There is no restriction on citizens’ access to the internet. But the escalation in computer and internet-based crimes and the way they have tarnished Nigeria’s international reputation have been provided as reason enough for a closer scrutiny of the individual’s use of internet cafés. The Internet Crime Complaint Centre (IC3) ranked Nigeria among the top ten countries when it comes to internet crimes. In 2004, a Nigerian Cyber Working Group (NCWG) was set up by the government, but it was not until June 2009 that a draft Cyber Security and Information Protection Agency Bill[10] was presented for public hearing.

The speed with which this issue is being addressed does not reflect the urgency it deserves. Before the suspension, demotion and eventual dismissal of its boss, the Economic and Financial Crimes Commission (EFCC) had made headway in stemming the tide of “advance fee” fraud and other cyber crimes in Nigeria. His removal from that post signals a reversal of a trend that had seen a significant improvement in Nigeria’s rating on the global index of corrupt nations.

New legislative trends

Efforts to track miscreants’ misuse of the internet for fraudulent activities led the EFCC to propose a measure that would require internet cafés to be registered. The agency is also considering strategic partnerships with mobile phone operators because they provide a significant proportion of internet access to the population. The challenge posed for effective monitoring of internet usage is due to the large number of subscribers and the land area that has to be covered. Nigeria’s teledensity has gone from 0.73 in 2001 to 47.98 in April 2009, while there are now 6,349,660 code division multiple access (CDMA) mobile phones and 59,510,629 GSM subscribers.[11]

A draft Cyber Security Bill has now been released for public comment. When this becomes law, the EFCC would require adequate powers and resources to ensure its efficient implementation.

The National Information Technology Development Agency (NITDA) has developed a new bill, the e‑Transaction Bill, that will improve the security of electronic transactions. This bill is particularly important because it reinforces the provisions of Section 37 of the Nigerian Constitution (1999), which states that "the privacy of citizens, their homes, correspondence, telephone conversations and telegraphic communications is hereby guaranteed and protected."

Action steps
  • Concerted and sustained advocacy by civil society is necessary to force the passing of the various anti-corruption bills, especially the FOI Bill, which is generally recognised as necessary if Nigeria is to attain international best practices. The Freedom of Information Coalition and the Civil Society Legislative Advocacy Centre (CISLAC)[12] have key roles to play in this activity.
  • An audit of all global conventions and international agreements that promote probity and transparency to which Nigeria is a signatory needs to be undertaken. This audit needs to be given widespread coverage to ensure that more Nigerians are aware of what the government is expected to be doing on their behalf.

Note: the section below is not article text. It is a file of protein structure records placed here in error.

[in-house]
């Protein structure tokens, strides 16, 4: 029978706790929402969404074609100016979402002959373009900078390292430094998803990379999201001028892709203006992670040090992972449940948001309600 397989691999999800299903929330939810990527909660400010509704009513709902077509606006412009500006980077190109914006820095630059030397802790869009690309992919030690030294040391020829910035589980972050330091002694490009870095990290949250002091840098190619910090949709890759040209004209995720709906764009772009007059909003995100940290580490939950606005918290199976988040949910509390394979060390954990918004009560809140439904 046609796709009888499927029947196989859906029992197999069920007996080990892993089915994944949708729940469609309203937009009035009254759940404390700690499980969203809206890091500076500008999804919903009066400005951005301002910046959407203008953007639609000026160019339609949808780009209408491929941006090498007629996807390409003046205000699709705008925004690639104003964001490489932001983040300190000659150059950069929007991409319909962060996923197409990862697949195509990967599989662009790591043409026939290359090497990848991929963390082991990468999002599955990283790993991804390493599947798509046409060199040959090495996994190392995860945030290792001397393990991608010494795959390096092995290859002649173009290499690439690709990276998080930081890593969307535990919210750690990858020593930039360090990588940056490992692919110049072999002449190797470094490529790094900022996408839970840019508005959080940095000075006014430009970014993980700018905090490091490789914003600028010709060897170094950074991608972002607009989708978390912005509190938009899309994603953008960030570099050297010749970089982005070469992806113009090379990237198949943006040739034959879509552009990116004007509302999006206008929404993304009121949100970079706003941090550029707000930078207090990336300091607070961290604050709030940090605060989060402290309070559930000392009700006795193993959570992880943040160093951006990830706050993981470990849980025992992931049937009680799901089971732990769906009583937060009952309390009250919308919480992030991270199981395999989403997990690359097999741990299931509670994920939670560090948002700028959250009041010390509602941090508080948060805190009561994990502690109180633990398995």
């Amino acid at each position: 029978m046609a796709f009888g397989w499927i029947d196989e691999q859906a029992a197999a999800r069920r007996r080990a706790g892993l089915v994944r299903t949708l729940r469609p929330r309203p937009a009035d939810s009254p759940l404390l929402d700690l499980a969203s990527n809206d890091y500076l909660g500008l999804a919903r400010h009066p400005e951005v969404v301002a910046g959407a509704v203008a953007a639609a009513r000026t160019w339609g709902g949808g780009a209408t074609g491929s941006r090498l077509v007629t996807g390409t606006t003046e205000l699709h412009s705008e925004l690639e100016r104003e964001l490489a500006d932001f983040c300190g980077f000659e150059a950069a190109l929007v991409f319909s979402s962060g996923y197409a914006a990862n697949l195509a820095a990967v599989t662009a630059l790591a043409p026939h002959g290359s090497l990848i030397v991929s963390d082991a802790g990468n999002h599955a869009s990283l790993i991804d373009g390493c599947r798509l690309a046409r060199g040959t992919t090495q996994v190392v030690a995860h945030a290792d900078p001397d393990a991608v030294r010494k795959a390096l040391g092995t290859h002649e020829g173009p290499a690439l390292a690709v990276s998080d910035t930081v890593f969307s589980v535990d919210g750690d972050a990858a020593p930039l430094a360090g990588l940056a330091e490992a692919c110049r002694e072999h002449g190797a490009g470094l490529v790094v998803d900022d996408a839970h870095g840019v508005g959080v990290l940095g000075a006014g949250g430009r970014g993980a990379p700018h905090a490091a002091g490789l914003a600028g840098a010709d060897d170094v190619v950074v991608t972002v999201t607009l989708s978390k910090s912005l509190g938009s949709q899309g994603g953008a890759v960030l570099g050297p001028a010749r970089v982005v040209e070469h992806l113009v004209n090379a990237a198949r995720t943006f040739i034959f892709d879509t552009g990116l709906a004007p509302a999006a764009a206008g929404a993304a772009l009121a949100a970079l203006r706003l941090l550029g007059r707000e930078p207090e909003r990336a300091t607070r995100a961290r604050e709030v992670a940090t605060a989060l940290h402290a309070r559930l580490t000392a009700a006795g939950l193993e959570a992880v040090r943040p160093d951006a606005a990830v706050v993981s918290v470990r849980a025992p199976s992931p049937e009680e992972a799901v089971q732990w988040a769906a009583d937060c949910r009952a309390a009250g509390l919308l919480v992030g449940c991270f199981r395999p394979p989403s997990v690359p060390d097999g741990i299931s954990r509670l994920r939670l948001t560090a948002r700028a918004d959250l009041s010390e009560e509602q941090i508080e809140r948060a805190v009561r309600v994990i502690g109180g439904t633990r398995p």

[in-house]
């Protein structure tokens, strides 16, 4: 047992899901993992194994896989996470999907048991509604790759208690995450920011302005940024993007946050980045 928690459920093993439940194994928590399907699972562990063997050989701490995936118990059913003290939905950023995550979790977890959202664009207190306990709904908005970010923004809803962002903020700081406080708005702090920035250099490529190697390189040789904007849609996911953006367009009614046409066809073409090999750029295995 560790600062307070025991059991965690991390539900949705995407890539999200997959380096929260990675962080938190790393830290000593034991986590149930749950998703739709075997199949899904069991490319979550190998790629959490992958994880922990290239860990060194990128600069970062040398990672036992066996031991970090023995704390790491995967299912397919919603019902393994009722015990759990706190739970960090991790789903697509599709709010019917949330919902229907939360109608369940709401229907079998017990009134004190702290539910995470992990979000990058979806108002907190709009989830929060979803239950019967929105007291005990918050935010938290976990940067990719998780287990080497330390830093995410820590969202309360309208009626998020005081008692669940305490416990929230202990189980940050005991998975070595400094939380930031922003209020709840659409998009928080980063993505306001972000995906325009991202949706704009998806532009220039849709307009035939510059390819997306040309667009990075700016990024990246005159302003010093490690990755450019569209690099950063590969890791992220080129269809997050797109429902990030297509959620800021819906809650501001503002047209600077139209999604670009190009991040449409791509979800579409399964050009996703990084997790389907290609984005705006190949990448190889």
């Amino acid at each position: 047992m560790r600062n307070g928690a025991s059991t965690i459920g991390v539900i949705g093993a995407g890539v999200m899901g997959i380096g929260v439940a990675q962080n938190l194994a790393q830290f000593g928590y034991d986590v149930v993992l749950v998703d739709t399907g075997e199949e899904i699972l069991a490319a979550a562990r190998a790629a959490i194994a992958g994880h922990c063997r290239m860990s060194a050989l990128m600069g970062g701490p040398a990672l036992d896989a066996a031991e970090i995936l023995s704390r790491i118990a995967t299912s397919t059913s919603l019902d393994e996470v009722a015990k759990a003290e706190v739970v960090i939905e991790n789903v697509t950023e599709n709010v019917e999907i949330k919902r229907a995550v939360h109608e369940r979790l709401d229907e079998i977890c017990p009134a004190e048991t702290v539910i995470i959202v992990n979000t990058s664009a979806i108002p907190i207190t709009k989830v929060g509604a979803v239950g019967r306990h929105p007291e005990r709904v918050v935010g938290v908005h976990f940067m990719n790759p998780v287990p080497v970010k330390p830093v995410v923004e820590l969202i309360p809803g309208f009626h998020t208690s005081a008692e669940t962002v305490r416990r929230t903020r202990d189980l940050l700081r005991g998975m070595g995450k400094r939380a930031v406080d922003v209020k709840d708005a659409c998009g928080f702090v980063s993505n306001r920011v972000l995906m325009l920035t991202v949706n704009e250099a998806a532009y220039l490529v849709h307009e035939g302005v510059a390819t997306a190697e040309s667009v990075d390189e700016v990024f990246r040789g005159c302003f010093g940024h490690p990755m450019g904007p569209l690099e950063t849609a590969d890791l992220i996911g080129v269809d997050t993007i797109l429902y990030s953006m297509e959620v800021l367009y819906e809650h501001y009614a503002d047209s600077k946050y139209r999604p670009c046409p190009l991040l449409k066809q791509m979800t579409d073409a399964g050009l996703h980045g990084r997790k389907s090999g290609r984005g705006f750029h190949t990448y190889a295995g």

• The Freedom of Information Coalition can also consider undertaking initiatives to further domesticate these various instruments by making translations into major Nigerian languages. This will result in increased awareness raising and structured engagement of the public on anti-corruption issues. The use of the internet needs to be considered here as a dissemination strategy.
  • At the moment there is no public record where Nigerians can verify the (non)attendance of their political representatives at the National Assembly. The Assembly will enhance its transparency credentials with a more credible and regularly updated website. Its Policy Analysis and Research Project Unit has to make itself more relevant in providing the National Assembly and the public with its research output.[13]
  • The NeGSt, launched in 2004, needs to be revived to deliver on its objectives.

The pervasive level of corruption in Nigeria presents an avoidable hurdle for its development. The presence of a vibrant civil society and the unprecedented success in the governance of Lagos state are beacons of hope. It is obvious that the rapid and ongoing positive changes in Lagos have been facilitated by respect for the rule of law, openness and transparency. The legal instruments to ensure that similar accelerated development happens in the remaining states of the federation are freely available if the necessary political will can be mustered. The use of the internet to facilitate access to those rights provided for in the available legislation should be made a priority.

[1] Internet World Statistics, Usage and Population Statistics, accessed 30 June 2009. www.internetworldstats.com/africa.htm

[2] Freedom House, Freedom in the World 2009 - Nigeria, 16 July 2009. 
www.unhcr.org/refworld/docid/4a645295c.html

[3] Civil Society Legislative Advocacy Centre (CISLAC) (2008) Communiqué issued at the end of the One-Day Dialogue Session on Whistle Blowers Protection, 5 December. 
cislacnigeria.org/index.php?option=com_content&task=view&id=71&Itemid=36

[11] Nigerian Communications Commission (2009) Telecoms Subscriber Information (2001-March 2009). 
www.ncc.gov.ng/index5.htm